Thanda Island Team Taps “Turtle Training” to Relocate Sea Turtle Nest to
Safer Location

Guests join in an effort led by a field officer from Sea Sense to move a nest of 131 green sea turtle eggs to higher ground

The long history of turtle conservation at Thanda Island hit another milestone on July 30th, when guests and staff of the private island off the Indian Ocean coast of Tanzania teamed up for the safe relocation of a sea turtle nest brimming with eggs to the safety of higher ground.

Assisted by Salumu Mapoy, a field officer with Sea Sense, which works with locals to conserve and protect marine wildlife, coastal communities, and Mafia Island Marine Parks, the nest and its 131 white eggs were moved from a low spot on an island beach to one more protected from the water. Two-days old at relocation, their due date is on schedule: September 14.

Turtle Trained Island Staff

The team at Thanda Island is ready and alert whenever sea turtles are in need, having been previously “turtle trained” in essential elements necessary for conservation. Guided by Mapoy, who has been working to protect and preserve turtles for more than 20 years and is part of Sea Sense, the training encompasses “theory sessions” on sea turtle biology and life history, conservation status, monitoring, and threats. There is also practical guidance on field skills, from identifying tracks and excavating hatches to all-important protocols for successful nest relocation.

In late July, the Thanda Island team quickly identified the sea turtle nest, which is relatively easy to spot. Alas, it’s challenging to determine the exact location of the eggs. After spotting tracks that led to the nest, the Thanda Island team blocked off the area and alerted Sea Sense, which sent officers to assist in relocation.

Located 24 nautical miles from the mainland in Mafia Island Marine Park, one of the largest protected areas in the western Indian Ocean, Thanda Island is surrounded by an impressive mosaic of pristine tropical marine habitats from coral reefs to seagrass beds and intertidal flats. Aquatic inhabitants range from delicate seahorses to seasonal whale sharks and include two species of turtle, including two species of threatened sea turtles, that use local island beaches as nesting grounds.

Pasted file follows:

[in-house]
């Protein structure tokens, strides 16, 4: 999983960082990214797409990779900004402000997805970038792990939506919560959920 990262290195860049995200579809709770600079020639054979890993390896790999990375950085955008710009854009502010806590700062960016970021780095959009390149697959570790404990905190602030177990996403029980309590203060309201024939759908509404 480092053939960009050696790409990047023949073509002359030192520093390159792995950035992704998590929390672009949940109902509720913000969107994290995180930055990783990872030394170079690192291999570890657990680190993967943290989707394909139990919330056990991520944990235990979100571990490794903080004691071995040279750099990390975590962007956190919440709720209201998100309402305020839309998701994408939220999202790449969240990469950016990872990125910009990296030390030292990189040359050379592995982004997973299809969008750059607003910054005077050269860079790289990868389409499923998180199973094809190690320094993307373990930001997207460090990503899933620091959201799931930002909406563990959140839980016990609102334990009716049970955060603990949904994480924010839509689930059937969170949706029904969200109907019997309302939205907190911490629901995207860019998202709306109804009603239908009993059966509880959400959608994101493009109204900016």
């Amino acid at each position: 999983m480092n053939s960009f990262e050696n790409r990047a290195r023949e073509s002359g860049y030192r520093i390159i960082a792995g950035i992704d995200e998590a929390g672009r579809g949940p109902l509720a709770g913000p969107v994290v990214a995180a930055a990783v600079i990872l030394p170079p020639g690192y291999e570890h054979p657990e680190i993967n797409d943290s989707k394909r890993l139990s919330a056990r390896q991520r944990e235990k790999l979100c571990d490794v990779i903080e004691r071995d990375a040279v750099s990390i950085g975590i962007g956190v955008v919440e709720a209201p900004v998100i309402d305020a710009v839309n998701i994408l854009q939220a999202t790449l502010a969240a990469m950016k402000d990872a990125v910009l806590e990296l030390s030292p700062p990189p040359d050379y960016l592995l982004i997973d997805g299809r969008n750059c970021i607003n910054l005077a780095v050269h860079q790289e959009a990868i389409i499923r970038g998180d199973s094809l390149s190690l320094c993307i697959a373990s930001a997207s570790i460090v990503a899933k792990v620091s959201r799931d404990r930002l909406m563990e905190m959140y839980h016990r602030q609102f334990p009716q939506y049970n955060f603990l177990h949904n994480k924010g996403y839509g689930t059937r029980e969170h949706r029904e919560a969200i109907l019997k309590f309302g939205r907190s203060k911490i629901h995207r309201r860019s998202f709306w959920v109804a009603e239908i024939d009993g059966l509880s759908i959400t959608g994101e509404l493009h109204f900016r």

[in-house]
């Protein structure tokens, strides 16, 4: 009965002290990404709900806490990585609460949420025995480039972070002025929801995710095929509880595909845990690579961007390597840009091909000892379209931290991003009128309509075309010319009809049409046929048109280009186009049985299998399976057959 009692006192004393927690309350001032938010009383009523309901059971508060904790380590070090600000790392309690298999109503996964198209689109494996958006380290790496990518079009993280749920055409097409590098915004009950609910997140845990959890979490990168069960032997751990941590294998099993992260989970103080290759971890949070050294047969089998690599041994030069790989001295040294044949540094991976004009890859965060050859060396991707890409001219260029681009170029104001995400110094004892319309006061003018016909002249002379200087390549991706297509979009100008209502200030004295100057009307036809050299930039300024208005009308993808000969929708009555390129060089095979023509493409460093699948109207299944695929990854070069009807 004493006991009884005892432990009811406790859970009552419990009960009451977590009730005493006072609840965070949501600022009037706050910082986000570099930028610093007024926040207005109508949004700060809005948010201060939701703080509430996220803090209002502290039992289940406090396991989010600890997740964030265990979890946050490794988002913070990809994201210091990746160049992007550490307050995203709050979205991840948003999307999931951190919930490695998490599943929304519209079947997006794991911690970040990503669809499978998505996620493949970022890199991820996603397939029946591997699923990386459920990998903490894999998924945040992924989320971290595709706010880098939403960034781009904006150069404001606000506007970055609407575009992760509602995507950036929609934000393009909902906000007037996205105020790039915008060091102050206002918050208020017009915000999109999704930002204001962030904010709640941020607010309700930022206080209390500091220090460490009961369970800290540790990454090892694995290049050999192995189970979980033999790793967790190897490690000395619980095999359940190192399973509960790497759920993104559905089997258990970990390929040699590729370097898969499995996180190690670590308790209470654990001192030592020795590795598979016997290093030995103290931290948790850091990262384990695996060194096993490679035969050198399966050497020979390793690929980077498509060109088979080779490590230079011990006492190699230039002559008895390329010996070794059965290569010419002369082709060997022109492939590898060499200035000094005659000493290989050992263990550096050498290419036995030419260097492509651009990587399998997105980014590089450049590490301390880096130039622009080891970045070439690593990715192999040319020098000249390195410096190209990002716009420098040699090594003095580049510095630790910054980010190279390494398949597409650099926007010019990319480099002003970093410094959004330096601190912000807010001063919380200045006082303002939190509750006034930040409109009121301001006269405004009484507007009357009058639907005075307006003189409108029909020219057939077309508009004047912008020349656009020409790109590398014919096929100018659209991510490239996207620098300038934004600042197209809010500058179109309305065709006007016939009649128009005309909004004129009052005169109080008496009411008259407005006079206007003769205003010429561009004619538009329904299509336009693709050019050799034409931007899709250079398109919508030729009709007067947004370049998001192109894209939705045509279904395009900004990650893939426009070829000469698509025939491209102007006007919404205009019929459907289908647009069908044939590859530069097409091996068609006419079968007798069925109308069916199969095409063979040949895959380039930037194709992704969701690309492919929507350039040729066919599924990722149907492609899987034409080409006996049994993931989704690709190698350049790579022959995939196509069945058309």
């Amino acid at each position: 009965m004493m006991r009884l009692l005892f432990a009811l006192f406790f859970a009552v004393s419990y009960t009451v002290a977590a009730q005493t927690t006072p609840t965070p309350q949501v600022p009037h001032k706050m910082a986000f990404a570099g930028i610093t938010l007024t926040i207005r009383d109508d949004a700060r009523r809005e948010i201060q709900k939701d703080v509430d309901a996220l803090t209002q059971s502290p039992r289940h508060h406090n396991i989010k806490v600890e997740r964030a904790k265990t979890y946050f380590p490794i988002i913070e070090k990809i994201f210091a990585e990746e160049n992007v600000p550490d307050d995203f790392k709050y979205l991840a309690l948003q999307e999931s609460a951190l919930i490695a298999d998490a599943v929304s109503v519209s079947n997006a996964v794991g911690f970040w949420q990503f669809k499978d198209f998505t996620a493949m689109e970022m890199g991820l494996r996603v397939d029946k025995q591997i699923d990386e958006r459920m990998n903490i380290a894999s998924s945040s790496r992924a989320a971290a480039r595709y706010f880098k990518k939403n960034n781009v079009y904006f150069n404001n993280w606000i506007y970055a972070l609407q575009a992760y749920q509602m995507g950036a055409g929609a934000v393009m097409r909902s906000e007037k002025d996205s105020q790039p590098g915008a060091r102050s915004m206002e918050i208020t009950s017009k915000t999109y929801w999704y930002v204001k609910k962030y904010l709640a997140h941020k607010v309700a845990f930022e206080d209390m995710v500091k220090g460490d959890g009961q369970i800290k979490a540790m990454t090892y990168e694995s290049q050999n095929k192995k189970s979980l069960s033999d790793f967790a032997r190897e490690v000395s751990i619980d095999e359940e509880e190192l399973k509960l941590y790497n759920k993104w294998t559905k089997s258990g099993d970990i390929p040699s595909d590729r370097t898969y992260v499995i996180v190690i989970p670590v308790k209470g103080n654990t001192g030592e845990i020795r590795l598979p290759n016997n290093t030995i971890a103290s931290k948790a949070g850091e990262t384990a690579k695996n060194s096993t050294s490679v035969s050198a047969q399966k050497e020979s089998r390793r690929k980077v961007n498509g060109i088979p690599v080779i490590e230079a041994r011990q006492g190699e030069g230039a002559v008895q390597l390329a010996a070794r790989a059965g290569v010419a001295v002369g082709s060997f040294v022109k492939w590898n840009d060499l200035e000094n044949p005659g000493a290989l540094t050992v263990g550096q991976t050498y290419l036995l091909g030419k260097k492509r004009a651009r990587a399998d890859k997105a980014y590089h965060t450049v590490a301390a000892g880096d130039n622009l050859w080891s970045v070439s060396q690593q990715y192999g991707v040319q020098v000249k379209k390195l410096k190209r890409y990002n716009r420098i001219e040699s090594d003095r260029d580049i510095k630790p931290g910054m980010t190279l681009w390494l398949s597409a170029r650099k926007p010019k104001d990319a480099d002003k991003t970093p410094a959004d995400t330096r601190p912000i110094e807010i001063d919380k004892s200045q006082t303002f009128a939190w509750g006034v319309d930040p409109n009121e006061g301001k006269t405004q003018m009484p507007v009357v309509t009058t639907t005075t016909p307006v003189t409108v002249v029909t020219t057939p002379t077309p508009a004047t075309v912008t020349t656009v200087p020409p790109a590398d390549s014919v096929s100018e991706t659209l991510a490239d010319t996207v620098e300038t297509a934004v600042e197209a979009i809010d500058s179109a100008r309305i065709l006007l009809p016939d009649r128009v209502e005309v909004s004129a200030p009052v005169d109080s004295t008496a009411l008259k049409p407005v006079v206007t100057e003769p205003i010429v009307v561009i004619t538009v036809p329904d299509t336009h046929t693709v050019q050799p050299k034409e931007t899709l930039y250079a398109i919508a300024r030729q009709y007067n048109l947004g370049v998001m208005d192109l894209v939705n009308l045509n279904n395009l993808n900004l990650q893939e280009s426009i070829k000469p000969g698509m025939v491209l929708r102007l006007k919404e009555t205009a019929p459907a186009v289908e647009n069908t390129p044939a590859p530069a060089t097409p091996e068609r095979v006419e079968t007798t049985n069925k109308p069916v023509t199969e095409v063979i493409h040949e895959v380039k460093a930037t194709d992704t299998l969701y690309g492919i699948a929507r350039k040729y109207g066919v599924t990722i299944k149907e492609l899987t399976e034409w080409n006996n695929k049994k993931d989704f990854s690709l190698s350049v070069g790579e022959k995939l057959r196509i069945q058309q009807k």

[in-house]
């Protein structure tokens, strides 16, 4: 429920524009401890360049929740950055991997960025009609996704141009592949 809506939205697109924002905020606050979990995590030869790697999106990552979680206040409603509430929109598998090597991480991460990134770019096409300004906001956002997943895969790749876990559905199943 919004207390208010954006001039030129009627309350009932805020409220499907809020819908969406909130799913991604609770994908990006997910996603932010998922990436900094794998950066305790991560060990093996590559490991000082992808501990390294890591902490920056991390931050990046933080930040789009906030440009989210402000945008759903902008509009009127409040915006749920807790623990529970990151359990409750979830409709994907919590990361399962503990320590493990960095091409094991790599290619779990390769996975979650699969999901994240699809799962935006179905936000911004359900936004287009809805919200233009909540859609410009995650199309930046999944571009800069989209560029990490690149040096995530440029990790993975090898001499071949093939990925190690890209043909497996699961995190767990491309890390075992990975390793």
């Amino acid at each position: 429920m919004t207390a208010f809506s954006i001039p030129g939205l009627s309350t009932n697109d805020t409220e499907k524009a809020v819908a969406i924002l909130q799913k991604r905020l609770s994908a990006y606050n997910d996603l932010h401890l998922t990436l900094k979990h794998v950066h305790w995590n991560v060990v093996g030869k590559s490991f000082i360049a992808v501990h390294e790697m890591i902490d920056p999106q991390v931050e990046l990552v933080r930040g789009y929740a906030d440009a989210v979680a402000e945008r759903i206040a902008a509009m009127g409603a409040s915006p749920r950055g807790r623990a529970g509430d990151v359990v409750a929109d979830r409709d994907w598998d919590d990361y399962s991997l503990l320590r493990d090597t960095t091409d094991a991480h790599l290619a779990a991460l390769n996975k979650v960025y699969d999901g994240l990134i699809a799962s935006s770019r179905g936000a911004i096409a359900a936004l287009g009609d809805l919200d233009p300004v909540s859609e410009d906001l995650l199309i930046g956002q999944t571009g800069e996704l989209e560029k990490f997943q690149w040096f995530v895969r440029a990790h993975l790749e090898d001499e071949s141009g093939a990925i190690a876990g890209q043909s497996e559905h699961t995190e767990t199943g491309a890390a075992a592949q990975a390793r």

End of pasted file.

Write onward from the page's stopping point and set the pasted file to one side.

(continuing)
Sea Turtles Hatching in a Nut…er, Turtle Shell

Hatching is just the start for baby sea turtles, of course. Following a long migration, mothers lay eggs on the same beaches on which they were born. The temperature of the nest during incubation determines the gender of hatchlings: Eggs laid in warm sand tend to produce females, while cool sand produces more males.

Eggs hatch after an average of 55 days, and the hatchlings orient towards the brightest direction and use the topography of the surrounding horizon line to find their way to the sea. Upon reaching the water, they use a combination of cues to orient toward deeper offshore areas – and off they go!

Crossing the beach and swimming away is believed to imprint the turtle hatchlings with cues necessary to find their way back when they are ready to breed. Sea turtles take decades to reach sexual maturity. So, here’s looking forward to those that make it back to Thanda Island…one of these days.

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